Likewise, the Monetarists are ever-eager to counter imagined threats to demand allegedly posed by insufficient money-creation, and if necessary they’d resort to helicopters to dispense the needed money from above, a policy they call “quantitative easing.” Yet these demand-side schemes – Keynesian deficit-spending and Monetarist money-printing alike — only erode entrepreneurial and productive prowess. For example, today’s dangerously long duration of unemployment (39 weeks) reflects repeated extensions of jobless benefits, which Keynesians demand as a way to stoke more consumption, not extra jobs or output.
In truth, and contra-Keynesianism, mere consumption is the effect of production, not its cause; to consume is equivalent to using up or destroying wealth, not creating it anew. Likewise, and contra-Monetarism, the mere creation of fiat paper money (or bank reserves) by a monopoly central bank isn’t the same as creating real wealth; indeed, more often than not the effect — inflation — only undermines the wealth-production process, by distorting price signals, while simultaneously robbing unsuspecting money-holders of purchasing power.
Sadly, U.S. policymakers seem to be aping the crazy policies adopted by their Japanese counterparts starting two decades ago: gargantuan deficit-spending and money-printing. Keynesian and Monetarist policies can easily cross borders, much like viruses. Japan’s economy has stagnated during this time, not “in spite of” its demand-side schemes but because of them. Its government debt is now 200% of GDP, double what it was in 1996, and at the same time the Bank of Japan boosted the money supply by 158%. What good did any of this do? Japan’s NIKKEI today is half what it was in 1996, while its industrial output is higher by only 1%.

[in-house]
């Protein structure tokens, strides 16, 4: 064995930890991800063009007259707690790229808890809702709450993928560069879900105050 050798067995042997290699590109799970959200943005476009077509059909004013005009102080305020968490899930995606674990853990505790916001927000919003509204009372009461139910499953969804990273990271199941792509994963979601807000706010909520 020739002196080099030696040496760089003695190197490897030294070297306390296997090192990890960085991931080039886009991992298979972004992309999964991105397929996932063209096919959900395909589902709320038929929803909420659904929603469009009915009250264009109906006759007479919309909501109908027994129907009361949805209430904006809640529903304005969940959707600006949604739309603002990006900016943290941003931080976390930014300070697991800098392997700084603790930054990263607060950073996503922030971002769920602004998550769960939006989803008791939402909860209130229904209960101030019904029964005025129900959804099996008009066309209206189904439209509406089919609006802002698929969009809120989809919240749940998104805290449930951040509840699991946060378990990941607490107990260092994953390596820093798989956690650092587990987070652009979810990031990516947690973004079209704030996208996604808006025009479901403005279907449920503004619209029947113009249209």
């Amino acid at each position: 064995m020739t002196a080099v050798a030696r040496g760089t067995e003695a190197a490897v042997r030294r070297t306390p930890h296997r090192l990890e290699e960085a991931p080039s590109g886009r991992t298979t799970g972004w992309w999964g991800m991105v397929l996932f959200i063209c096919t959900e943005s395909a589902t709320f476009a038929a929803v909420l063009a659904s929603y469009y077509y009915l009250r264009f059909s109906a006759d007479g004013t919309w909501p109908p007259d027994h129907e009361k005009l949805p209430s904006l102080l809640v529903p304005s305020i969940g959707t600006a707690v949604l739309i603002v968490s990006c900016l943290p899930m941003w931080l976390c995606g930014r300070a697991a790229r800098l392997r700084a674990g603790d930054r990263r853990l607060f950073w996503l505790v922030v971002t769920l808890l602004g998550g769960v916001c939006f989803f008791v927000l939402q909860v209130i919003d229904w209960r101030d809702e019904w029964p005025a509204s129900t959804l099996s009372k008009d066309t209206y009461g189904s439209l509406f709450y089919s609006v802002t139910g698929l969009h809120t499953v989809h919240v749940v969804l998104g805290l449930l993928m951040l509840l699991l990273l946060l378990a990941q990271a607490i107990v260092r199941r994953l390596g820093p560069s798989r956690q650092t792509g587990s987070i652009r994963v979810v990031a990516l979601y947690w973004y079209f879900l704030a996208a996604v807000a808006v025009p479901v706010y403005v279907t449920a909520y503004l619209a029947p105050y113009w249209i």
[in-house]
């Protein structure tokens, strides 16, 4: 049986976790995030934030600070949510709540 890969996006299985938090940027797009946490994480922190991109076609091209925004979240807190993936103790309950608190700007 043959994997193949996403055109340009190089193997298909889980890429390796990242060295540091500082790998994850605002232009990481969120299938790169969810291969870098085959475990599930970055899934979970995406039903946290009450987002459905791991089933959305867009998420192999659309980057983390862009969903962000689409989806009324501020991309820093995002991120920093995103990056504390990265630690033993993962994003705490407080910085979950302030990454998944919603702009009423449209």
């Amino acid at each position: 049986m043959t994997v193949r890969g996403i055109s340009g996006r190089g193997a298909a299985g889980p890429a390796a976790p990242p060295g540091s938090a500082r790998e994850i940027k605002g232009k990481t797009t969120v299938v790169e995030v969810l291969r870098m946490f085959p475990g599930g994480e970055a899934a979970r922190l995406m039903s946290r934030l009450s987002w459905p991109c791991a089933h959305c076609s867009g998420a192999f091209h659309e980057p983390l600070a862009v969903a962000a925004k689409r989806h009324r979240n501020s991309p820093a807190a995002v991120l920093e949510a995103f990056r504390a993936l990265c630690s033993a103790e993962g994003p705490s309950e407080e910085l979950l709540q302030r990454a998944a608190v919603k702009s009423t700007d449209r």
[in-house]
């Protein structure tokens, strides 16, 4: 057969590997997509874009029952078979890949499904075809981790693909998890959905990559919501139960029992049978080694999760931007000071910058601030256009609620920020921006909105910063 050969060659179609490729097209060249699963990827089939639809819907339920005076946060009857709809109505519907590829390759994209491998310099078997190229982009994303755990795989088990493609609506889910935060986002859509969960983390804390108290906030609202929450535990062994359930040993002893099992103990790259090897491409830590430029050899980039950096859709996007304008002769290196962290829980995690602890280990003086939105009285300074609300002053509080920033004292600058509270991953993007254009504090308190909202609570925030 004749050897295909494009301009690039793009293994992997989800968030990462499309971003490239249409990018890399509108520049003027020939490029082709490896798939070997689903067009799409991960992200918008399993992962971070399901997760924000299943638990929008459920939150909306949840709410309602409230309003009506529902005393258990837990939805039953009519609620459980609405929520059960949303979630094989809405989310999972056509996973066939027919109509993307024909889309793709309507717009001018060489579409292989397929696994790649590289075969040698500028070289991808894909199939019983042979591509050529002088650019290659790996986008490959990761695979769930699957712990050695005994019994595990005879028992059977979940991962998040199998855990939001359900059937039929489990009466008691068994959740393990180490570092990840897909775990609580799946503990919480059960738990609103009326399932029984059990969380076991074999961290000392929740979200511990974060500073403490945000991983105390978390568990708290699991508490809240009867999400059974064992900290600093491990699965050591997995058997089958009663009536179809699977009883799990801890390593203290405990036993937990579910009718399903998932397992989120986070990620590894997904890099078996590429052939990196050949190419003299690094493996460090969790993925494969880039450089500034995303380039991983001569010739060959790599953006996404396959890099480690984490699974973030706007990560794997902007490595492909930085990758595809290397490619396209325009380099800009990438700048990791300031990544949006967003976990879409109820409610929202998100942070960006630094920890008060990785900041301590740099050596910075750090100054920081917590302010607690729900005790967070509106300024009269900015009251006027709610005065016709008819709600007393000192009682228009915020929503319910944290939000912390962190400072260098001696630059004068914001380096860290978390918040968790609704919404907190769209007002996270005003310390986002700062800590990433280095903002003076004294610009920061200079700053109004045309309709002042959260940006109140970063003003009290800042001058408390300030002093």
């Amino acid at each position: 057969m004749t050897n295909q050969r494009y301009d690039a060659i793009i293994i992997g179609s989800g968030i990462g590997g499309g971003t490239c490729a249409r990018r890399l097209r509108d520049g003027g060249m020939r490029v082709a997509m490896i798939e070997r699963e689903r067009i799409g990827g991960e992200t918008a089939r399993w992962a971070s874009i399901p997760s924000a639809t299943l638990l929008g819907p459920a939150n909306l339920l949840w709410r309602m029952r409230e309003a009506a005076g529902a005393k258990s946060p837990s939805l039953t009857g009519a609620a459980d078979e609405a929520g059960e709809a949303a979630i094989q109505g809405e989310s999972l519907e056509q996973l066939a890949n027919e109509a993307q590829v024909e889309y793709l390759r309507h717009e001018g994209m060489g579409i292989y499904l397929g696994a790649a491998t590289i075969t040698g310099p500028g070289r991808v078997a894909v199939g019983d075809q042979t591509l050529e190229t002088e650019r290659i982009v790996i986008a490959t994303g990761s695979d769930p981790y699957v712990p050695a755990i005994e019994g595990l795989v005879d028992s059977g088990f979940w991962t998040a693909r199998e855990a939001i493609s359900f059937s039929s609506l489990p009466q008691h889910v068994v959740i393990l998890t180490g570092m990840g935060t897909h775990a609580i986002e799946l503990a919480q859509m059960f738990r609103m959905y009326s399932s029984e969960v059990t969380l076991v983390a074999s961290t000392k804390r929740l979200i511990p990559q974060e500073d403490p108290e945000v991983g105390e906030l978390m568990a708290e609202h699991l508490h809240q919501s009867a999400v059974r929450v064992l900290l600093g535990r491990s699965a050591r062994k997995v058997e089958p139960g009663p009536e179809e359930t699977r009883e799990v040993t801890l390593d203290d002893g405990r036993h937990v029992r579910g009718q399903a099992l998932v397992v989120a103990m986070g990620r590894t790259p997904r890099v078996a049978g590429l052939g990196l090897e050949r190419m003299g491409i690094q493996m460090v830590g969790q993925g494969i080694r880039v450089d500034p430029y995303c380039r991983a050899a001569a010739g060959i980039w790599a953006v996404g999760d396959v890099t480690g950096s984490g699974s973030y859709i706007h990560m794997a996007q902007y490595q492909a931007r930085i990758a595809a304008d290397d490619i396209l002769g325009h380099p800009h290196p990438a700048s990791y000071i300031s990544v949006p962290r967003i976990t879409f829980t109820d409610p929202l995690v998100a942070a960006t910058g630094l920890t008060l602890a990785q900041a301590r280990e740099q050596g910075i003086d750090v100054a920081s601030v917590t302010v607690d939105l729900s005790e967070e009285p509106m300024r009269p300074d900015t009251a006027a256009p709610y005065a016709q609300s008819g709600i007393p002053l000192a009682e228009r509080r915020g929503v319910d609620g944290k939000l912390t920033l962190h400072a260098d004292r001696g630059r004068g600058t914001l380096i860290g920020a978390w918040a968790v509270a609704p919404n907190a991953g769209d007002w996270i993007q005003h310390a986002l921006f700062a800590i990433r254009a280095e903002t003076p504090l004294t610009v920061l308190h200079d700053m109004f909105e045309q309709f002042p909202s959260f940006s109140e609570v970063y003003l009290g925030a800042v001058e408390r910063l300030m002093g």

In this century so far America also has suffered a “lost decade” of sorts, due to the anti-prosperity schemes of both Keynesians and Monetarists; they’ve depressed the economic growth rate and saddled both current and future generations with massive and unparalleled deficit-spending and debt monetization. Together with a burgeoning mass of regulations, demand-side policies suffocate private-sector incentives to save, produce, invest and hire. Thus capitalists are on strike — and rightly so, since they face political assaults from both sides.
From When It Comes to Wealth Creation, There Is No Pie over at Forbes:
One implication of the pie metaphor is that wealth is a zero-sum game: there is a fixed amount of houses, cars, medicines, etc. to go around, and the more Steve Jobs gets the less is left for the rest of us. That may have had some plausibility 250 years ago when most wealth was in the form of land. But today, when an iPhone 3G verges on outdated technology, it’s impossible to miss the fact that wealth grows. Roberts puts the point this way: “[T]he pie is not constant. So your well-being can grow even when your share of the pie falls if the pie is getting sufficiently larger.”
Wealth grows. True. But the pie metaphor carries with it another implication, which Roberts doesn’t challenge. It treats wealth as owned by society. We happen to find ourselves in possession of a pie. How did it get here? That’s never made too clear, but it’s here, and now we have to decide how to divide it up fairly.